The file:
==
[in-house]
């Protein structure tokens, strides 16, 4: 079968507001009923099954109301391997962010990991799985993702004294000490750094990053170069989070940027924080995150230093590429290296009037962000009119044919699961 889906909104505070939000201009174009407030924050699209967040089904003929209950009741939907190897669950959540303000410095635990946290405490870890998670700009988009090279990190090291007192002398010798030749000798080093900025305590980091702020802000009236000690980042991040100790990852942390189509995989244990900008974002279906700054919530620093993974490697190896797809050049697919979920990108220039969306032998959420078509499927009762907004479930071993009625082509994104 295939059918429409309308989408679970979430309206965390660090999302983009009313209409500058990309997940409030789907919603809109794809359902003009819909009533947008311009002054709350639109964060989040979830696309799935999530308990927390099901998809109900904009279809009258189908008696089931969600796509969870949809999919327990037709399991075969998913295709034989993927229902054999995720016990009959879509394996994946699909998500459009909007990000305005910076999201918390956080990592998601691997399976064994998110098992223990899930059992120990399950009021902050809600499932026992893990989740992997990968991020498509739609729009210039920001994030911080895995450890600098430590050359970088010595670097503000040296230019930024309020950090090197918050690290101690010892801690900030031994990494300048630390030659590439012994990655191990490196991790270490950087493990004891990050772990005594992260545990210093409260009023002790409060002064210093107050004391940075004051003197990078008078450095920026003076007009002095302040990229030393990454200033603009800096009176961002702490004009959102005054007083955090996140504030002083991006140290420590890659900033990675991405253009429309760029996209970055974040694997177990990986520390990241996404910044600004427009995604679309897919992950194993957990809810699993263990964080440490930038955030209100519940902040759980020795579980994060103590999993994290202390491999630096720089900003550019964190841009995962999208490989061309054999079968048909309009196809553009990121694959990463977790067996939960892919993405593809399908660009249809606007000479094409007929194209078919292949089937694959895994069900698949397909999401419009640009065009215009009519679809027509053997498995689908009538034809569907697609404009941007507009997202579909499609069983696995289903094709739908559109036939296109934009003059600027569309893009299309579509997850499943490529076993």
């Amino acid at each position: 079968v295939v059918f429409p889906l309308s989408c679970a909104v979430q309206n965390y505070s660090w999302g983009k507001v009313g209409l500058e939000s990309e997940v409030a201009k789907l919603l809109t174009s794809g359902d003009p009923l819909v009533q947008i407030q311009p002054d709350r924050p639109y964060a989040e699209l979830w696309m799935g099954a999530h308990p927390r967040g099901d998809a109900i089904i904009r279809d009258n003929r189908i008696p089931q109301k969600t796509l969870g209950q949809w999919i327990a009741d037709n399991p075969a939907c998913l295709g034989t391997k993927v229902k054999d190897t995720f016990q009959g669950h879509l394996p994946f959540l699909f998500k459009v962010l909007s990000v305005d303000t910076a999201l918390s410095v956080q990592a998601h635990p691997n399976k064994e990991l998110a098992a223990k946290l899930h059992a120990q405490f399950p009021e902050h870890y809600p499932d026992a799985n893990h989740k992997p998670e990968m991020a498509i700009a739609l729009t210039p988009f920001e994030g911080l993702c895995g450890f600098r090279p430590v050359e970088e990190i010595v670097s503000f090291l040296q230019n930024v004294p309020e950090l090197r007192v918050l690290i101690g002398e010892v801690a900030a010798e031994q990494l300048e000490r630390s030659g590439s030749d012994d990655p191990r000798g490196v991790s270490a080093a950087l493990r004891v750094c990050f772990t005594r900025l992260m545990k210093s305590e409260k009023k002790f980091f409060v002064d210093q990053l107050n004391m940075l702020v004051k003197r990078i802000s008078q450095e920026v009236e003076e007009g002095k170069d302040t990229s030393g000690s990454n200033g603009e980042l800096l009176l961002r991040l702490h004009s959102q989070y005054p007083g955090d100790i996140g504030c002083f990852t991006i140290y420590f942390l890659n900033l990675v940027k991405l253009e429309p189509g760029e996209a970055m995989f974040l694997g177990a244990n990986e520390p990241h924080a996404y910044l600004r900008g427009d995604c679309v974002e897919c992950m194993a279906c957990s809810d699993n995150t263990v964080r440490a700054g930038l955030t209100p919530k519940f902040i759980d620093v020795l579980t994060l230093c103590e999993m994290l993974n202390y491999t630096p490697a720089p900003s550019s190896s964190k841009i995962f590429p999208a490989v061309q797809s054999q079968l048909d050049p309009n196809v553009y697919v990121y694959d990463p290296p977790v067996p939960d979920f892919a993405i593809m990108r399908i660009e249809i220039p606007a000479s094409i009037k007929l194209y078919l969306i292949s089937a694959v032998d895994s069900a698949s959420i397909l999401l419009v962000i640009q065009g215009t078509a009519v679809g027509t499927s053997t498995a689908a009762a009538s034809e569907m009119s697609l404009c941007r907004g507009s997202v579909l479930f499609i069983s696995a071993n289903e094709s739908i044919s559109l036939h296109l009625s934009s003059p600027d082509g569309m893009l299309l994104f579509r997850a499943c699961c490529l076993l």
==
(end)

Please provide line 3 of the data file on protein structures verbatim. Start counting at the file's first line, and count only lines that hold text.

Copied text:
């Amino acid at each position: 079968v295939v059918f429409p889906l309308s989408c679970a909104v979430q309206n965390y505070s660090w999302g983009k507001v009313g209409l500058e939000s990309e997940v409030a201009k789907l919603l809109t174009s794809g359902d003009p009923l819909v009533q947008i407030q311009p002054d709350r924050p639109y964060a989040e699209l979830w696309m799935g099954a999530h308990p927390r967040g099901d998809a109900i089904i904009r279809d009258n003929r189908i008696p089931q109301k969600t796509l969870g209950q949809w999919i327990a009741d037709n399991p075969a939907c998913l295709g034989t391997k993927v229902k054999d190897t995720f016990q009959g669950h879509l394996p994946f959540l699909f998500k459009v962010l909007s990000v305005d303000t910076a999201l918390s410095v956080q990592a998601h635990p691997n399976k064994e990991l998110a098992a223990k946290l899930h059992a120990q405490f399950p009021e902050h870890y809600p499932d026992a799985n893990h989740k992997p998670e990968m991020a498509i700009a739609l729009t210039p988009f920001e994030g911080l993702c895995g450890f600098r090279p430590v050359e970088e990190i010595v670097s503000f090291l040296q230019n930024v004294p309020e950090l090197r007192v918050l690290i101690g002398e010892v801690a900030a010798e031994q990494l300048e000490r630390s030659g590439s030749d012994d990655p191990r000798g490196v991790s270490a080093a950087l493990r004891v750094c990050f772990t005594r900025l992260m545990k210093s305590e409260k009023k002790f980091f409060v002064d210093q990053l107050n004391m940075l702020v004051k003197r990078i802000s008078q450095e920026v009236e003076e007009g002095k170069d302040t990229s030393g000690s990454n200033g603009e980042l800096l009176l961002r991040l702490h004009s959102q989070y005054p007083g955090d100790i996140g504030c002083f990852t991006i140290y420590f942390l890659n900033l990675v940027k991405l253009e429309p189509g760029e996209a970055m995989f974040l694997g177990a244990n990986e520390p990241h924080a996404y910044l600004r900008g427009d995604c679309v974002e897919c992950m194993a279906c957990s809810d699993n995150t263990v964080r440490a700054g930038l955030t209100p919530k519940f902040i759980d620093v020795l579980t994060l230093c103590e999993m994290l993974n202390y491999t630096p490697a720089p900003s550019s190896s964190k841009i995962f590429p999208a490989v061309q797809s054999q079968l048909d050049p309009n196809v553009y697919v990121y694959d990463p290296p977790v067996p939960d979920f892919a993405i593809m990108r399908i660009e249809i220039p606007a000479s094409i009037k007929l194209y078919l969306i292949s089937a694959v032998d895994s069900a698949s959420i397909l999401l419009v962000i640009q065009g215009t078509a009519v679809g027509t499927s053997t498995a689908a009762a009538s034809e569907m009119s697609l404009c941007r907004g507009s997202v579909l479930f499609i069983s696995a071993n289903e094709s739908i044919s559109l036939h296109l009625s934009s003059p600027d082509g569309m893009l299309l994104f579509r997850a499943c699961c490529l076993l």